|002||To understand and critically engage with the interpretation and operation of the core statutory and judicial principles in solving complex problems||CKPT|
|003||Critically engage in reflection and discussions regarding competing policy concerns and social values which inform Family law and its development||CKPT|
|004||Critically engage in scholarly debate with advanced and reasoned analyses to provide evaluation on notable trends and significant debates and reforms within Family Law||CKPT|
|005||Critically engage with and apply knowledge of the primary and secondary legal authorities to solve complex problems and construct convincing answers to complex problem questions exploring the tensions and lacunae within the objectives and values of Family law||CKPT|
|006||Demonstrate ability to engage in practical and reasoned negotiation to achieve logical and collaborative solutions||CKPT|
|007||Demonstrate ability to identify and critically analyse (through independent research and reasoning) issues of legal contention, ambiguity or lacunae in Family law||CKPT|
C - Cognitive/analytical
K - Subject knowledge
T - Transferable skills
P - Professional/Practical skills
Methods of Teaching / Learning
The learning and teaching strategy is designed to: ensure that students achieve the stated module learning outcomes and develop competencies through their learning that will enhance the University's core educational objectives of employability, digital capabilities, global and cultural intelligence, and resourcefulness and resilience.
The learning and teaching methodology is designed around large group lectures and smaller group workshops. Lectures will be conducted weekly for two hours per session and will introduce the topics by presenting systematically the key concepts and giving a general overview of the fundamental legal principles of each topic. The lectures are structured around a narrative and give guidance on how to analyse the law and in some instances give specific examples of how the law is applied and its effect. The lectures will be supplemented by captured content and some lectures will require students to attend having prepared by engaging with digital pre-recorded conceptual material that will form the framework for their understanding of the live session. The lectures will not give a full description of, or appreciation of, the law and will be complemented by workshop sessions.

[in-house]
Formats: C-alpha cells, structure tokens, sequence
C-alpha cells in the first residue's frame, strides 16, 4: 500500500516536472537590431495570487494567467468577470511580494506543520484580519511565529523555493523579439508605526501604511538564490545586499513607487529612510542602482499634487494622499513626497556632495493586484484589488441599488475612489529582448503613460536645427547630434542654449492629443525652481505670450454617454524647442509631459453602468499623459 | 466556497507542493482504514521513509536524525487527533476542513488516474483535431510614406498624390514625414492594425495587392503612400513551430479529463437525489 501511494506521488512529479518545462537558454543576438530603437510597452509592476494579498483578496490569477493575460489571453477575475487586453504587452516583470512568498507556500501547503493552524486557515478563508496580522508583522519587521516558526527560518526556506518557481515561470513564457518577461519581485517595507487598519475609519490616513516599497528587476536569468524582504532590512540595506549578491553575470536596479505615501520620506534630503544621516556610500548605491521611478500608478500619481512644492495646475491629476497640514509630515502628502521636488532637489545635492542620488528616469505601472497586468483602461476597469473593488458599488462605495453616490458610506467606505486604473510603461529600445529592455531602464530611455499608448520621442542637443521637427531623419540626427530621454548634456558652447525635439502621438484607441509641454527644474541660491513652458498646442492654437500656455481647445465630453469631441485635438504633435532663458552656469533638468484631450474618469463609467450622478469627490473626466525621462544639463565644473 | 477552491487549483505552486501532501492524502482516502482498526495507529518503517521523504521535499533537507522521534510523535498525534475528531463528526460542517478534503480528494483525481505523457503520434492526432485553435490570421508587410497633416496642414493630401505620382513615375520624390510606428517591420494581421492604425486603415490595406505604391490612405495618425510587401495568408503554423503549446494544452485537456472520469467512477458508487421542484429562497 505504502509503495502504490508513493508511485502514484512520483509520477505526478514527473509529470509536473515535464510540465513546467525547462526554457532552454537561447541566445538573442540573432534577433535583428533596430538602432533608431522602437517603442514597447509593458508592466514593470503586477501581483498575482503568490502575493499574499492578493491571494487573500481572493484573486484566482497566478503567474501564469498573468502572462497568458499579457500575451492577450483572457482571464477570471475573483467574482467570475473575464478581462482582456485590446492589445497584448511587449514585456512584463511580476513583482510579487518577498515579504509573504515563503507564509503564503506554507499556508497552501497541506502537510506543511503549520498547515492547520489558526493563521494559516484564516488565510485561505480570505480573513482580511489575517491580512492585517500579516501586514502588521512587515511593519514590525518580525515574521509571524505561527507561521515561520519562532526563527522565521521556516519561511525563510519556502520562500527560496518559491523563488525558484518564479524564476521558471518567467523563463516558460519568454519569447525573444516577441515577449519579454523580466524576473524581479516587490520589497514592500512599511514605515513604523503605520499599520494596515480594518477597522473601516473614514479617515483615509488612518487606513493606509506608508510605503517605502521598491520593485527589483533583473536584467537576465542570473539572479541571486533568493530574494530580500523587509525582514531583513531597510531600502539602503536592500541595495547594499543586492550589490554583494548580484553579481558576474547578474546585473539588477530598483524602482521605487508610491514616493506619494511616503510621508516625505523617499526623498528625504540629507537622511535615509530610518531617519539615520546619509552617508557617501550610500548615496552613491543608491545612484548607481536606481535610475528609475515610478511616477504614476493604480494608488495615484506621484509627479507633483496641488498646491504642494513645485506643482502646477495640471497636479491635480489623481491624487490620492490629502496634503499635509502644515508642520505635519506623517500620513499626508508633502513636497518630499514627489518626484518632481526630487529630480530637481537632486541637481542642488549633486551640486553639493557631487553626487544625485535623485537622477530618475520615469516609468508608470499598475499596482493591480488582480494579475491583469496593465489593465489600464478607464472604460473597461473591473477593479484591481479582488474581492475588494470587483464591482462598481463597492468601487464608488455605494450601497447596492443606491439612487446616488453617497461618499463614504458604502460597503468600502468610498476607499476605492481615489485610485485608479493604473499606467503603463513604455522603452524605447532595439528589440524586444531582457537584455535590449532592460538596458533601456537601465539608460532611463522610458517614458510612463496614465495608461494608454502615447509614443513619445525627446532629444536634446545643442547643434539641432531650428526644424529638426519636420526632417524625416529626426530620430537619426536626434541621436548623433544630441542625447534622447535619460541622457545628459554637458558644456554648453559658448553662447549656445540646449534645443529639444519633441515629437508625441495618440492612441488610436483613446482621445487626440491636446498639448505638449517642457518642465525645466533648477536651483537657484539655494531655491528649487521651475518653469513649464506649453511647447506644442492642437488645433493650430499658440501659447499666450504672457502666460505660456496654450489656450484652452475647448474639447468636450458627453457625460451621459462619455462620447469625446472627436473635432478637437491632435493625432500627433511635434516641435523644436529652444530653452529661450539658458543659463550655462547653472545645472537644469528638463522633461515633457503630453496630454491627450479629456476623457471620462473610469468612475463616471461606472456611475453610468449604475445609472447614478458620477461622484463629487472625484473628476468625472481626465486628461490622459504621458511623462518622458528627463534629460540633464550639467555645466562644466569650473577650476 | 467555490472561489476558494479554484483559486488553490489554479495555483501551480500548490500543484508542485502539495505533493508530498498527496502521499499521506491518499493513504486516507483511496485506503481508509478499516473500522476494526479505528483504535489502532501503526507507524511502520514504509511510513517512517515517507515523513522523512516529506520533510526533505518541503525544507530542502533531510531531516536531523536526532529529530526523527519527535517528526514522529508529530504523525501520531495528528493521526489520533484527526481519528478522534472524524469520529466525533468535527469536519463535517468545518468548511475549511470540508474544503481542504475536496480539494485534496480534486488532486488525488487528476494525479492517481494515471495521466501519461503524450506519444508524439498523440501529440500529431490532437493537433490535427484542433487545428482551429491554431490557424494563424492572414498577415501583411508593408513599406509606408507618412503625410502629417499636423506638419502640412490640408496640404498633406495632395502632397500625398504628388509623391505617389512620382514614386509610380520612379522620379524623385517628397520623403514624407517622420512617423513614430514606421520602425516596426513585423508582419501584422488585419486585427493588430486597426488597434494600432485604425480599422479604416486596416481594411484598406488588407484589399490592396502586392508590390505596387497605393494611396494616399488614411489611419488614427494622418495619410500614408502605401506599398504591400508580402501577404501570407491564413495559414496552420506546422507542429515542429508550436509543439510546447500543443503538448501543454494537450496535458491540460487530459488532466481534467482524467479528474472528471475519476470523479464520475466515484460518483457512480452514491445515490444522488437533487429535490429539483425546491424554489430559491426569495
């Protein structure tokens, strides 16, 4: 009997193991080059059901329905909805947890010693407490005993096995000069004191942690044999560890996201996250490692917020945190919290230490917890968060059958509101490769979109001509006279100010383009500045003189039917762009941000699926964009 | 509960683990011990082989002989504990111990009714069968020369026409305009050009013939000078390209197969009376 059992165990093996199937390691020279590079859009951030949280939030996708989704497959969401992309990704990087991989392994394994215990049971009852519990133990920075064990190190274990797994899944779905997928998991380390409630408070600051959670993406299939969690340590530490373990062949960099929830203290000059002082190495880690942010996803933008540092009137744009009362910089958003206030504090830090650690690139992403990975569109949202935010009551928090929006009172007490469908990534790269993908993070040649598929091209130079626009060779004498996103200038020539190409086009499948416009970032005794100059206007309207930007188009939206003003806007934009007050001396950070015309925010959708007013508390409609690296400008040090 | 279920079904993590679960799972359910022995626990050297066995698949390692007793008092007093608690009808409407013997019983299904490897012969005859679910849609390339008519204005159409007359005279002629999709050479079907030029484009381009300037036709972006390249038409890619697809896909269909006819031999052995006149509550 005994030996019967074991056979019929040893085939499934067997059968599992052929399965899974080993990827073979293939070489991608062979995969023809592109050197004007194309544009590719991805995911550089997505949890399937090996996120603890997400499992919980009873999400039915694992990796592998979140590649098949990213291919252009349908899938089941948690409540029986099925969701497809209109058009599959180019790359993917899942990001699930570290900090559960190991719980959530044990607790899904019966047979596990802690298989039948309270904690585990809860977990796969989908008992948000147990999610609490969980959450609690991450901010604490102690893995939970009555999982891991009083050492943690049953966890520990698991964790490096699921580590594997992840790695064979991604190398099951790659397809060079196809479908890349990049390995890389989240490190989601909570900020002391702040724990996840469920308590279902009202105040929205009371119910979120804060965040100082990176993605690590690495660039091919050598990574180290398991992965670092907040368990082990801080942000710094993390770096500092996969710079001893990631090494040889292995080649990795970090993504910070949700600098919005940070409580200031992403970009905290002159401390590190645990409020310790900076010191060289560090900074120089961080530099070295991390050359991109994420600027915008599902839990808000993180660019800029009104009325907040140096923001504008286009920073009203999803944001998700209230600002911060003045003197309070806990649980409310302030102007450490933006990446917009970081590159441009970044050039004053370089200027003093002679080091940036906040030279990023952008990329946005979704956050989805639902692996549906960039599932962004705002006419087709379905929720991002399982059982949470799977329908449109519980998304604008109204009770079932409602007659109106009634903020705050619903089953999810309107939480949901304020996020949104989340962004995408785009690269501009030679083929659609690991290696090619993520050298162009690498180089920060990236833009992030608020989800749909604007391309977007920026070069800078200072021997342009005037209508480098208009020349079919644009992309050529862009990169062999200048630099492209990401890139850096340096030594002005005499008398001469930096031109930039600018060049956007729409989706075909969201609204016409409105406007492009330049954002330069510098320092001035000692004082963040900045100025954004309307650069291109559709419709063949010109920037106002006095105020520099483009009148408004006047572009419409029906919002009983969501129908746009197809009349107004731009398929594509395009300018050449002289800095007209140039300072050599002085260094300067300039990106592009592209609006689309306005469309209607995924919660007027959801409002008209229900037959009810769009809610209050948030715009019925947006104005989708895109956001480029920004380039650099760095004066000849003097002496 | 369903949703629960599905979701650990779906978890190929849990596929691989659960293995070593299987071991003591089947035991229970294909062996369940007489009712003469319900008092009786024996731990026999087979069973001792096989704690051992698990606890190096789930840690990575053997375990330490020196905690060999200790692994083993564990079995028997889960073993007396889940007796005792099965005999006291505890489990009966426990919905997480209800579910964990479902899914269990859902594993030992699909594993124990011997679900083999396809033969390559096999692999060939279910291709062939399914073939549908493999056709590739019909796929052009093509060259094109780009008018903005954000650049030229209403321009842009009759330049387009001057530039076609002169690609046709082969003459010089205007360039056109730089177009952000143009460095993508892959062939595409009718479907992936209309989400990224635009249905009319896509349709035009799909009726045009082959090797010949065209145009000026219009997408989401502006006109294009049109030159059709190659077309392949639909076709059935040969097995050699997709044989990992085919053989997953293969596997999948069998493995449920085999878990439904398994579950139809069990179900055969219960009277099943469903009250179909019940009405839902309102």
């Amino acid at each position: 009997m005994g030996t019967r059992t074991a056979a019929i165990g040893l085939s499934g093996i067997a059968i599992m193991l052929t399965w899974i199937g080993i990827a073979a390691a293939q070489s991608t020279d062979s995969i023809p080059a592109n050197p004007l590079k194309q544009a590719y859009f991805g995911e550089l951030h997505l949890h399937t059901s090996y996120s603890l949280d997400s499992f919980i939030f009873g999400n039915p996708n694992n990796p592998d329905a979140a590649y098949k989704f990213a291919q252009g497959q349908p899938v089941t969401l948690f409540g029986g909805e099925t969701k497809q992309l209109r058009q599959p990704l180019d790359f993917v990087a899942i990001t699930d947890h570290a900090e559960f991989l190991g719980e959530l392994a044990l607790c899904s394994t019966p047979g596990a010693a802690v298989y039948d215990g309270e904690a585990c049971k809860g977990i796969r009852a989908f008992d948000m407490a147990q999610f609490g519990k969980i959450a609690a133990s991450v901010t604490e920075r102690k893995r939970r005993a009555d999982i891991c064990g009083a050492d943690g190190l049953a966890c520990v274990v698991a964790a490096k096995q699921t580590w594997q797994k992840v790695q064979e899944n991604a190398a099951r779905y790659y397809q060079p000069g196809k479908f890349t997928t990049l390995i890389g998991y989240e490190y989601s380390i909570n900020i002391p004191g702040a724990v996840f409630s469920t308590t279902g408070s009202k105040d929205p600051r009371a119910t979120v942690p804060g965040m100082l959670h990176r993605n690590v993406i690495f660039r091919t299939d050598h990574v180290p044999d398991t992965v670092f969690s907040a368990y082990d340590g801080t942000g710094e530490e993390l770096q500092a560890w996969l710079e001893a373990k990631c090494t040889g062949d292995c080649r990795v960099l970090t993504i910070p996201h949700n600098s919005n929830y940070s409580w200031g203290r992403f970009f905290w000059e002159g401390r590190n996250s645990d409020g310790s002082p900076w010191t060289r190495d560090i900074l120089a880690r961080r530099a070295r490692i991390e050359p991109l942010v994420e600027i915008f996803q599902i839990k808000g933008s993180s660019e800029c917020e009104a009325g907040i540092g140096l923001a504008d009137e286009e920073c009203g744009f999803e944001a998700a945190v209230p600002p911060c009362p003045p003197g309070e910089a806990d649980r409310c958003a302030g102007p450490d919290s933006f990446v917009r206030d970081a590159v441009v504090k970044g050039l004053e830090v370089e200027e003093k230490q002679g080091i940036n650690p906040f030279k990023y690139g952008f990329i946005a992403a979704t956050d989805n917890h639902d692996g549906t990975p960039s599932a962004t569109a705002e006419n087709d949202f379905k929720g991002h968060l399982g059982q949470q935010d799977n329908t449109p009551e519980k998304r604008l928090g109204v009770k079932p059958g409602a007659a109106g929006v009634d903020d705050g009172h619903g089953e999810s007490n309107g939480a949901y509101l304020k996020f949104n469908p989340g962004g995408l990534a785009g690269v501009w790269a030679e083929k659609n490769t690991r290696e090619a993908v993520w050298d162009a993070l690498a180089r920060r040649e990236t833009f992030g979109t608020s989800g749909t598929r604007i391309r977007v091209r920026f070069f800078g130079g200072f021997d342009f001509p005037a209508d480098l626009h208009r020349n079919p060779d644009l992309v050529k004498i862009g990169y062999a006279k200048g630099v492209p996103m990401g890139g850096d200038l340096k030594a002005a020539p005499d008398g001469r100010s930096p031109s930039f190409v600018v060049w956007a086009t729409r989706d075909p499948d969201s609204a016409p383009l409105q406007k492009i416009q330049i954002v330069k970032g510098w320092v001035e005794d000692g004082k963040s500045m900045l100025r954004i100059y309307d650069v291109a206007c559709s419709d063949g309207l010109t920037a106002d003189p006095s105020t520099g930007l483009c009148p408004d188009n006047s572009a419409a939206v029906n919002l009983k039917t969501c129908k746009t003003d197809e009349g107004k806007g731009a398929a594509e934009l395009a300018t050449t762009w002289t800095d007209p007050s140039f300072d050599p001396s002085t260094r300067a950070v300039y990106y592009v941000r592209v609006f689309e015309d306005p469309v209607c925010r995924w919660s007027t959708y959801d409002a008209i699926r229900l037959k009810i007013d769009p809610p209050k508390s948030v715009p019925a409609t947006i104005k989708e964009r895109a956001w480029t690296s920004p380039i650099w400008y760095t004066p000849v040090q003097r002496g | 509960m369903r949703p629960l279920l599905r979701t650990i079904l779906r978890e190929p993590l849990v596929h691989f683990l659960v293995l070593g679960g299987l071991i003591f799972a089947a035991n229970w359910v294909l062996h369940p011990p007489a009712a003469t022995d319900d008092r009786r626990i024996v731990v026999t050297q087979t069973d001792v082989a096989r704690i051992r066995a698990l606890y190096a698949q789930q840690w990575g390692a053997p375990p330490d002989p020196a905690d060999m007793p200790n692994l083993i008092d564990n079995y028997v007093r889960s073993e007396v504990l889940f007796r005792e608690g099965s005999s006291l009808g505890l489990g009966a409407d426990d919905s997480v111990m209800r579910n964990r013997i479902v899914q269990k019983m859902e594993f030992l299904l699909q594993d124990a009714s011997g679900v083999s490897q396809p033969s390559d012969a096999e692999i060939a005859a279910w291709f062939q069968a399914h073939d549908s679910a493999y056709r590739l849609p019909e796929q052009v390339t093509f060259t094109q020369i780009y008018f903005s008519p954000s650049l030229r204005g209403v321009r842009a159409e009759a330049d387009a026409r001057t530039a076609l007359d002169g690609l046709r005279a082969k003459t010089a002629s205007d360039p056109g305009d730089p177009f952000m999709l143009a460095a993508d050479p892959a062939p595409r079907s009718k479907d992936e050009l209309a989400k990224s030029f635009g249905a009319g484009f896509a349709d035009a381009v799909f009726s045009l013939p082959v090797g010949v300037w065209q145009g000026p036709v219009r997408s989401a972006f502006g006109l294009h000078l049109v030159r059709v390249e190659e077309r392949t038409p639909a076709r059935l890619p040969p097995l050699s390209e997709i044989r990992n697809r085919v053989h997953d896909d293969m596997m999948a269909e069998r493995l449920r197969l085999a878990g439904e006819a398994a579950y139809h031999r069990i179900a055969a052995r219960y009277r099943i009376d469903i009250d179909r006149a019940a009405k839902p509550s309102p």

The workshop sessions are reserved for active learning and will enhance understanding by allowing students to learn in greater breadth and depth to satisfy the learning outcomes. During the workshops, students will engage in consideration and discussion of two categories of tasks: i) problem-based questions of advanced complexity and where they will be required to present solutions, supported with reasoned authority and critical analysis of the law, and ii) questions of a conceptual, normative or empirical nature where they will be required to utilise advanced reasoning and research skills to structure a concise and cogent position and to defend it. The workshops provide a crucial space for students to apply their learning in a practical way and ask and develop directed questions to aid their understanding of the subject matter and receive feedback on their learning. Typically, the workshop groups will each contain c.45 students, who will work in small groups to research the law and present answers, demonstrating self-direction and originality, of both approach and resolution. In these sessions, students are expected to demonstrate their knowledge of the module content, their ability to present a coherent argument and assess the validity of arguments presented by others, and to facilitate their critical understanding of the legal rules and principles studied by applying them to hypothetical problems based on practical disputes that they may encounter in professional practice.